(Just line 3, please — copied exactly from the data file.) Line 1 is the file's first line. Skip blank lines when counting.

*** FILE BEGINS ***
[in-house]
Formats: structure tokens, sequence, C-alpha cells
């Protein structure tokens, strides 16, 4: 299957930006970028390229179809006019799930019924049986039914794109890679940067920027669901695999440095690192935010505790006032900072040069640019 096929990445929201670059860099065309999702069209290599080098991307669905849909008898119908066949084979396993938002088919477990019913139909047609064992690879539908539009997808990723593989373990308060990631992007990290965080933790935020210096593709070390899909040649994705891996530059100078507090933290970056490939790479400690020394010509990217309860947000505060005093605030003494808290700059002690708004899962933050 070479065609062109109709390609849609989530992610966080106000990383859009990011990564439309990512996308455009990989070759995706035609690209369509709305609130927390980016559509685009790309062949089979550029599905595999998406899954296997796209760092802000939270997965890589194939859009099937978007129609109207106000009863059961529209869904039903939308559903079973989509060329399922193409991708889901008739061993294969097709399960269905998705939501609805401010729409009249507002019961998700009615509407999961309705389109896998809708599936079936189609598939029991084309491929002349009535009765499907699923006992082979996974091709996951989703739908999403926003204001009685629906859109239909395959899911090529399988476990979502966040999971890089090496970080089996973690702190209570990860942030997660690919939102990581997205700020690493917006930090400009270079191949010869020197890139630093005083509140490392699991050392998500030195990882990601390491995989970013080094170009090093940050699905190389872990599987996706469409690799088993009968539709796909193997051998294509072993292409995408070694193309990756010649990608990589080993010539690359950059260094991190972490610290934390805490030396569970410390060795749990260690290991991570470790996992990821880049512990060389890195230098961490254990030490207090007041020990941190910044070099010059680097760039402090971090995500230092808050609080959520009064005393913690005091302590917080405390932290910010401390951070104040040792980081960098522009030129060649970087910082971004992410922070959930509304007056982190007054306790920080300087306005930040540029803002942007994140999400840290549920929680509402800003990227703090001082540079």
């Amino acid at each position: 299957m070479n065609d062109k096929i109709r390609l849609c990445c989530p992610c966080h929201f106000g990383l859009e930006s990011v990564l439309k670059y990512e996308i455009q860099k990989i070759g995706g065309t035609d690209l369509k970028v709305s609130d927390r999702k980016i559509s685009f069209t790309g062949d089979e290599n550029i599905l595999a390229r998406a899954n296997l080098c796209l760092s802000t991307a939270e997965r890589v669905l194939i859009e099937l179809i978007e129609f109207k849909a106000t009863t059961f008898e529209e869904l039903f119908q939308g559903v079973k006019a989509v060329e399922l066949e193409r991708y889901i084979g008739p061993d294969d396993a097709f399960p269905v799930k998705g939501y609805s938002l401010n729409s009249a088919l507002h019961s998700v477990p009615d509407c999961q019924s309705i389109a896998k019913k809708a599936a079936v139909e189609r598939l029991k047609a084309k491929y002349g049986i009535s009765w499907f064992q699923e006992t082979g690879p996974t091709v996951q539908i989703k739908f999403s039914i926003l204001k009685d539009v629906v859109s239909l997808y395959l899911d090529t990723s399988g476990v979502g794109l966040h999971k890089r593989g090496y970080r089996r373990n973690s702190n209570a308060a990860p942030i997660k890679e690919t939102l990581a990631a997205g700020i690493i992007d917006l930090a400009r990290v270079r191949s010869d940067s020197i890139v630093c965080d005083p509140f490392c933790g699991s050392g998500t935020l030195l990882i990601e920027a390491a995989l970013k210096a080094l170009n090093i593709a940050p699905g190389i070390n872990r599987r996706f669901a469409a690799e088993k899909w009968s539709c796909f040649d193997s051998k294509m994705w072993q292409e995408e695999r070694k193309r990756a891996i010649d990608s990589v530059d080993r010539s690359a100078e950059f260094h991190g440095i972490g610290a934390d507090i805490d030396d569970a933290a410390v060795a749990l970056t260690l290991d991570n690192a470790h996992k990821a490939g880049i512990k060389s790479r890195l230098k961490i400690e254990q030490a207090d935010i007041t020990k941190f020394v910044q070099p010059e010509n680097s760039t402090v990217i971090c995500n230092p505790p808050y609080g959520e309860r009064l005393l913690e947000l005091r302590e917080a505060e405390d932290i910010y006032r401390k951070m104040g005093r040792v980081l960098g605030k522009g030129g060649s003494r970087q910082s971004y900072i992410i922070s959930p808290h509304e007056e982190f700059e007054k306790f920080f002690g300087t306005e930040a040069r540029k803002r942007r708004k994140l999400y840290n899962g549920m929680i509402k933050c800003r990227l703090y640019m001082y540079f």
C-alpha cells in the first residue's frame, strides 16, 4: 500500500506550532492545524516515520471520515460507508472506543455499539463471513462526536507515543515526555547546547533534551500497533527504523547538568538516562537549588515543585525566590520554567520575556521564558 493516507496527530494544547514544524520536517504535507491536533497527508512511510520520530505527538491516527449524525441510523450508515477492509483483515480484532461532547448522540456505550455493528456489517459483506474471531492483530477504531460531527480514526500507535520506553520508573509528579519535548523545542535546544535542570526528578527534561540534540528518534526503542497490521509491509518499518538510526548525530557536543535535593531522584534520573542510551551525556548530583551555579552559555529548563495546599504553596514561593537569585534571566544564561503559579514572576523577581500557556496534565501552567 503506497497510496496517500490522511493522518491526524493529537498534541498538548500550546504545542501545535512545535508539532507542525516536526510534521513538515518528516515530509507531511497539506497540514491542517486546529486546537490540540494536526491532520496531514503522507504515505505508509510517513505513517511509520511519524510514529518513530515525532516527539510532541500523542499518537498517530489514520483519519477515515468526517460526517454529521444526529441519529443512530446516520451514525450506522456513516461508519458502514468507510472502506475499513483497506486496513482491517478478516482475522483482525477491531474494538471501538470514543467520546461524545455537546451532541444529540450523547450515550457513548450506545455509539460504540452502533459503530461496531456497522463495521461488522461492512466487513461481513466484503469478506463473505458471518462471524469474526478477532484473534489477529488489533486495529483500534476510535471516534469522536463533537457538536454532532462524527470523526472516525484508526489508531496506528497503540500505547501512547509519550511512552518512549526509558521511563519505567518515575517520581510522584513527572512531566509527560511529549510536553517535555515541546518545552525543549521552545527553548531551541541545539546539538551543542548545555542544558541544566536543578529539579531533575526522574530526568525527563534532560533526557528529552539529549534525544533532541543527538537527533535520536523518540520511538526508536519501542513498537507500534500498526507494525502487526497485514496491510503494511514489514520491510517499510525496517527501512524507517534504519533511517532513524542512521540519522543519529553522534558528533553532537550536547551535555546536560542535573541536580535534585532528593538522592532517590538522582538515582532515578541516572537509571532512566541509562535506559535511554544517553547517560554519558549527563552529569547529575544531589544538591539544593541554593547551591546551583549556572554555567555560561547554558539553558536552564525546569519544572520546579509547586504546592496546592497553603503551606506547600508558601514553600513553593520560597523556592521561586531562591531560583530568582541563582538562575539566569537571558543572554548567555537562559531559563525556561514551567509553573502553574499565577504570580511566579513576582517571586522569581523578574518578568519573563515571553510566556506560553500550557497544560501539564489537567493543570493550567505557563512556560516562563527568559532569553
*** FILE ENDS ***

């Protein structure tokens, strides 16, 4: 299957930006970028390229179809006019799930019924049986039914794109890679940067920027669901695999440095690192935010505790006032900072040069640019 096929990445929201670059860099065309999702069209290599080098991307669905849909008898119908066949084979396993938002088919477990019913139909047609064992690879539908539009997808990723593989373990308060990631992007990290965080933790935020210096593709070390899909040649994705891996530059100078507090933290970056490939790479400690020394010509990217309860947000505060005093605030003494808290700059002690708004899962933050 070479065609062109109709390609849609989530992610966080106000990383859009990011990564439309990512996308455009990989070759995706035609690209369509709305609130927390980016559509685009790309062949089979550029599905595999998406899954296997796209760092802000939270997965890589194939859009099937978007129609109207106000009863059961529209869904039903939308559903079973989509060329399922193409991708889901008739061993294969097709399960269905998705939501609805401010729409009249507002019961998700009615509407999961309705389109896998809708599936079936189609598939029991084309491929002349009535009765499907699923006992082979996974091709996951989703739908999403926003204001009685629906859109239909395959899911090529399988476990979502966040999971890089090496970080089996973690702190209570990860942030997660690919939102990581997205700020690493917006930090400009270079191949010869020197890139630093005083509140490392699991050392998500030195990882990601390491995989970013080094170009090093940050699905190389872990599987996706469409690799088993009968539709796909193997051998294509072993292409995408070694193309990756010649990608990589080993010539690359950059260094991190972490610290934390805490030396569970410390060795749990260690290991991570470790996992990821880049512990060389890195230098961490254990030490207090007041020990941190910044070099010059680097760039402090971090995500230092808050609080959520009064005393913690005091302590917080405390932290910010401390951070104040040792980081960098522009030129060649970087910082971004992410922070959930509304007056982190007054306790920080300087306005930040540029803002942007994140999400840290549920929680509402800003990227703090001082540079």